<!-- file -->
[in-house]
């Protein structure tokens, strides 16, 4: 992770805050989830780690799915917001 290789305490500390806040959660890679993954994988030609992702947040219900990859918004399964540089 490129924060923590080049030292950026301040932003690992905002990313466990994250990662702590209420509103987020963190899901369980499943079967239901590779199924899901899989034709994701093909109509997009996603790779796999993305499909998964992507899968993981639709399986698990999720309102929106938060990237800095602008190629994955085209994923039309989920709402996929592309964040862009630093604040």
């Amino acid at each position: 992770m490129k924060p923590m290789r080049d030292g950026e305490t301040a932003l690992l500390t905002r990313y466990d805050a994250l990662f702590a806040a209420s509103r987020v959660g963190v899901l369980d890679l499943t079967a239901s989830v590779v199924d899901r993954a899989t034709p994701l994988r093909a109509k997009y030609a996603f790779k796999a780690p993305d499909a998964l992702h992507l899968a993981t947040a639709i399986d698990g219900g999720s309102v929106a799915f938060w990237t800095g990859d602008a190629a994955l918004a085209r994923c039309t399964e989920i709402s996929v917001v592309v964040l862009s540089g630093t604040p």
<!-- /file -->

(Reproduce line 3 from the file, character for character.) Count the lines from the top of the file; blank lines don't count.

């Amino acid at each position: 992770m490129k924060p923590m290789r080049d030292g950026e305490t301040a932003l690992l500390t905002r990313y466990d805050a994250l990662f702590a806040a209420s509103r987020v959660g963190v899901l369980d890679l499943t079967a239901s989830v590779v199924d899901r993954a899989t034709p994701l994988r093909a109509k997009y030609a996603f790779k796999a780690p993305d499909a998964l992702h992507l899968a993981t947040a639709i399986d698990g219900g999720s309102v929106a799915f938060w990237t800095g990859d602008a190629a994955l918004a085209r994923c039309t399964e989920i709402s996929v917001v592309v964040l862009s540089g630093t604040p």